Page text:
Early Awareness Programs Vary, But Share One Goal

August 28, 2015

By Liz Glaser - Graduate Research Assistant

For students whose parents went to college, there is rarely a question that they too will go. For students who are first in the family to attend college, the question of "if" not "when" can persist right up until the first day of class. An ever-growing group of early awareness programs are developing around the country to help set the expectation of college for low-income and first-generation students. Their strategies and outcomes vary, but all are intended to help students and parents make a behavioral commitment to postsecondary education early enough to take required college preparatory coursework. Some programs involve an early commitment of aid by a state or city to a student; others involve a savings program where a student’s savings are matched by a government or private donor. But they all have one goal in common: helping families to know that college is a real option for their students.

This common goal guides the work of many organizations, and the diversity of programs shows that the strategies used to secure a commitment to postsecondary education span a broad range. From simple awareness campaigns to comprehensive “promise programs,” early awareness programs can cultivate expectations of college. We’ll be introducing the scale of programs in today’s blog post, and we’ll be diving into more in-depth profiles throughout the year.

At one end of the spectrum, we have straightforward awareness campaigns. Workshops, presented by college access groups like the I Know I Can program in Columbus Public Schools, can introduce college early to students from underrepresented groups. Flyers and posters put up in middle schools can be found on sites from various organizations or school districts such as Montgomery County Public Schools. School partner programs like the Access College Foundation can host information nights inside middle schools to spark college interest early. These are useful, but also highlight the need for comprehensive community outreach and wide-reaching college access programs that make college a tangible reality.

For students who have already decided that college is a “when,” not an “if,” the high costs of education can be battled by saving early. College savings accounts, such as 529 plans, are geared more for middle-and upper-income students. Individual development accounts, known as IDAs, are designed more for low-income students. These accounts often have matching programs, which vary based on the sponsor of the account. Virginia’s VIDA program empowers families to save earned income into their VIDA and have it matched. Paired with the right college access program, these accounts can help ease financial burden in the future.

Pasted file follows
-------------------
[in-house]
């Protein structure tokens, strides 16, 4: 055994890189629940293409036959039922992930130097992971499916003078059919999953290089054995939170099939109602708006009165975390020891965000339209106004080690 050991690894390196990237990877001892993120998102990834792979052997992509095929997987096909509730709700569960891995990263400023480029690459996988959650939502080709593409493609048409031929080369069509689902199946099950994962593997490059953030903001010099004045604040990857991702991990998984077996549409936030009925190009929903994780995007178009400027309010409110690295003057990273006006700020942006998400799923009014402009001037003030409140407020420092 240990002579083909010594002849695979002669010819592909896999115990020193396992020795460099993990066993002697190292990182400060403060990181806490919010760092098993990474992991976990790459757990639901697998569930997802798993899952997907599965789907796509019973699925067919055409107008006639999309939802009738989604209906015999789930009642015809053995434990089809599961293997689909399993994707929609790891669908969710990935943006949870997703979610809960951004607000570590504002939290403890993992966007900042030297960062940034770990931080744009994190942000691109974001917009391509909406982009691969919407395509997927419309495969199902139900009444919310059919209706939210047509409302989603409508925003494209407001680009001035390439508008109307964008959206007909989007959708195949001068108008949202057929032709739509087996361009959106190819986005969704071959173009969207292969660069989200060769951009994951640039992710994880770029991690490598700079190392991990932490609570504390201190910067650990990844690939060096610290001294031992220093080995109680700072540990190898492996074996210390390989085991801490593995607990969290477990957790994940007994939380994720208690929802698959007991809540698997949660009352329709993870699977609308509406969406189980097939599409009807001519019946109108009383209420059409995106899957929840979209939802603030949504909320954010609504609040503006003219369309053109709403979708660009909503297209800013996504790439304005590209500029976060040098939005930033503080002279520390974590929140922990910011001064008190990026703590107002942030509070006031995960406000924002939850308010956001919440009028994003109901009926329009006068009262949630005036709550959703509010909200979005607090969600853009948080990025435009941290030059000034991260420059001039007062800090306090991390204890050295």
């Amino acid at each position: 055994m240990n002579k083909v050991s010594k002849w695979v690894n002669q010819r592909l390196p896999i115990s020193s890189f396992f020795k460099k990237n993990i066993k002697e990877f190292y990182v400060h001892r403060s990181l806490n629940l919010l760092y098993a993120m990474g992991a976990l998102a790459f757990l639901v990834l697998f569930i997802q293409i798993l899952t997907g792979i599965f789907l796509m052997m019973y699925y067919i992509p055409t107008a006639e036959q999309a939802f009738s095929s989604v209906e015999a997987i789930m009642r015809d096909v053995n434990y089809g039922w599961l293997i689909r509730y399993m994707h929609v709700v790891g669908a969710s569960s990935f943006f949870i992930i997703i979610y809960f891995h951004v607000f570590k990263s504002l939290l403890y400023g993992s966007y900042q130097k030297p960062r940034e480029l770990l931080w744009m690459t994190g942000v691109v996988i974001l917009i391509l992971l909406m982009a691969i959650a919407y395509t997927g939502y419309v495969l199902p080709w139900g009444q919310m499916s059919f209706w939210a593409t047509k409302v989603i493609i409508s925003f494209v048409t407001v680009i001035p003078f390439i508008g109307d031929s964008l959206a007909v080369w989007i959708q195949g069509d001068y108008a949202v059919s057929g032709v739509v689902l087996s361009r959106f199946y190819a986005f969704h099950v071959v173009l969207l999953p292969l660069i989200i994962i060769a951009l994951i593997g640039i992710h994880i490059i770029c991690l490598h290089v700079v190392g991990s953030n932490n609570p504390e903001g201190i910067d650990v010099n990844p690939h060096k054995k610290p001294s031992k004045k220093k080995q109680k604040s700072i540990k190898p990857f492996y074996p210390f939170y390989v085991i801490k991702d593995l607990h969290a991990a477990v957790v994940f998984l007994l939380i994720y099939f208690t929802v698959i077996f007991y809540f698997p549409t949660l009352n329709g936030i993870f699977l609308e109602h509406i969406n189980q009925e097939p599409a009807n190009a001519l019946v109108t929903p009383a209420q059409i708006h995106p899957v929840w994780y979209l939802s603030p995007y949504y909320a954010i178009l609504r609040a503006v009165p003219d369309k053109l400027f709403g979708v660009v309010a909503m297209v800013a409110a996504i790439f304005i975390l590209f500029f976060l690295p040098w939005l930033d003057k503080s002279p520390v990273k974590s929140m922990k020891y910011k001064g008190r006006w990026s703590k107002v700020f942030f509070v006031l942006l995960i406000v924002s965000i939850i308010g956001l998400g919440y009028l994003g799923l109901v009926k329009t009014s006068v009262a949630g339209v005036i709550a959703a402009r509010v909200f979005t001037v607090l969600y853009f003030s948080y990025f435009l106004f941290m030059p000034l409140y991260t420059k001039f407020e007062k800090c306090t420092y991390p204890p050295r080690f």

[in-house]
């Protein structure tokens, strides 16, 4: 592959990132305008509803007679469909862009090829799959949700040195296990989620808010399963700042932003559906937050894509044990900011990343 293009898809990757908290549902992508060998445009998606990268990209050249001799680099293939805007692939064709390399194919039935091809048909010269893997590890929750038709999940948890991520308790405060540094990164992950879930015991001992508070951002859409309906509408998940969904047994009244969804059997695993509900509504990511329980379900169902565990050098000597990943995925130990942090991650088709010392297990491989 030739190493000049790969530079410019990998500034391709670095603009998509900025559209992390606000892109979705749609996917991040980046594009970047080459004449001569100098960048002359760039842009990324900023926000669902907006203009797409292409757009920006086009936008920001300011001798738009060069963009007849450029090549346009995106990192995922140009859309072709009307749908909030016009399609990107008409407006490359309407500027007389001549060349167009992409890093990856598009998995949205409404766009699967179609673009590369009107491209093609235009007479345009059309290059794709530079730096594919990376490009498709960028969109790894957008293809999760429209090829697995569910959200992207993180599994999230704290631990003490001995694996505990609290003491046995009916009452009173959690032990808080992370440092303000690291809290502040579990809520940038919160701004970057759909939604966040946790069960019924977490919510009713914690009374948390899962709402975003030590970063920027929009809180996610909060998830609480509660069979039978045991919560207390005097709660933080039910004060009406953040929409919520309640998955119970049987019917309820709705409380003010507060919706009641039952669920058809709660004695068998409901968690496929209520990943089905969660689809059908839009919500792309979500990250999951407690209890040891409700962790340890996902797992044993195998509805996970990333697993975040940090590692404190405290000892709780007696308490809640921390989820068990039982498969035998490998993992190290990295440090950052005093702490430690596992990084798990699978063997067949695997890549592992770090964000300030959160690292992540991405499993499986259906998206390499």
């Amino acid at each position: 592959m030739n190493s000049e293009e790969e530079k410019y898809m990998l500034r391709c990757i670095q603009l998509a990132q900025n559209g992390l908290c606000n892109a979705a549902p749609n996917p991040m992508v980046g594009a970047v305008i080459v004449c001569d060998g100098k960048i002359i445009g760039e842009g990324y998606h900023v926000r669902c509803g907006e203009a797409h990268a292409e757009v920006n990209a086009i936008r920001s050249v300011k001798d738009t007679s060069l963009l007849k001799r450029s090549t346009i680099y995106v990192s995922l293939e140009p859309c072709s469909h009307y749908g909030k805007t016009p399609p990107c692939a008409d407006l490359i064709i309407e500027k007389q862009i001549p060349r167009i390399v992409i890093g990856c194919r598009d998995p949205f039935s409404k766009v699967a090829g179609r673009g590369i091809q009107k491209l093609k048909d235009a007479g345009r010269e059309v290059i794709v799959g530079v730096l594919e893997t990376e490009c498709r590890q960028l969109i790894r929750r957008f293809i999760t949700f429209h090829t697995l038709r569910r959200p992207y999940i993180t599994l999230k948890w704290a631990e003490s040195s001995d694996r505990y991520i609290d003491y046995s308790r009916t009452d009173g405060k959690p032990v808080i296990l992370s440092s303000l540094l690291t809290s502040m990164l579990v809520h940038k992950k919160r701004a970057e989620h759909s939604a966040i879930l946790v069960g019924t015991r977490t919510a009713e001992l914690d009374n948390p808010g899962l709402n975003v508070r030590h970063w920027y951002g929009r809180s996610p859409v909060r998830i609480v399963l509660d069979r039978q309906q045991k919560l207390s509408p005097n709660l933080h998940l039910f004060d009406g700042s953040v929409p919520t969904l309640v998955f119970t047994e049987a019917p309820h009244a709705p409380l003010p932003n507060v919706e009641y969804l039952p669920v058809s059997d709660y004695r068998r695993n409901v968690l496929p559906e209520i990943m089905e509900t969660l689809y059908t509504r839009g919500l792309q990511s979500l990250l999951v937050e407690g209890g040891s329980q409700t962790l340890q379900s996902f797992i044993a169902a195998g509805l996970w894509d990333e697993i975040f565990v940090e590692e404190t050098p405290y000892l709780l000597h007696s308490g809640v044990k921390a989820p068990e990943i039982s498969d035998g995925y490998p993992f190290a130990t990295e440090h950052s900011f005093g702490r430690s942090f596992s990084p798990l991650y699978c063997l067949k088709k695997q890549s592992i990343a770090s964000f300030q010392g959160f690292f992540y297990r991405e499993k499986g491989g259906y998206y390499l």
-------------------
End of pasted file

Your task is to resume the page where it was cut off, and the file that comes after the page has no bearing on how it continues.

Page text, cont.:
Some programs fall in the middle of the scale: GEAR UP, a federally funded intervention program, starts working with students as early as sixth grade on academic achievement. Tutoring and mentoring combine to help students succeed in school, and they also help students learn about college, financial aid, and scholarship opportunities.  These college access programs are a more rounded approach to improving the academic and life skills for low-income students, but generally do not include funding or financial help for college, though they help students find different avenues for scholarships.

Moving along to the financial-support side of the spectrum, we find commitment programs like Indiana’s 21st Century Scholars. These start in seventh or eighth grade, when students sign a pledge to follow a set of guidelines, to succeed academically, and attend a postsecondary institution. The Washington Achievement Council's College Bound is another commitment group, encouraging students to find the right supports and set high expectations for themselves. If students complete these pledges, they earn reduced or free tuition to participating schools. While there are both private organizations and government organizations doing this work, public-private partnership among commitment programs are extremely important by increasing publicity and awareness about these programs, because they are only effective when students know about them early enough to participate. 

At the other end of the early-awareness scale, there are guaranteed tuition programs, or “promise programs”, which include the Kalamazoo Promise, a public organization, and the “I Have a Dream Program,” managed by a private group. Programs like these target students early and are inclusive, long-term, and committed to covering the costs of education under a very simple set of conditions. Promise programs can inspire entire towns to improve their college attendance rates because they usually include every public school student in a specific district or city. They uniquely help make college a reality for many low-income or first-generation students simply by taking money off the table and focusing on academic achievement. 

Throughout this fall, NCAN will profile a variety of programs that fall on this spectrum. By highlighting these diverse programs, we hope to show the important and enriching work that many different organizations are doing. Stay tuned for more posts in upcoming weeks for specific programs or reach out to discuss yours. We’ll be highlighting some of our unique and successful member organizations!


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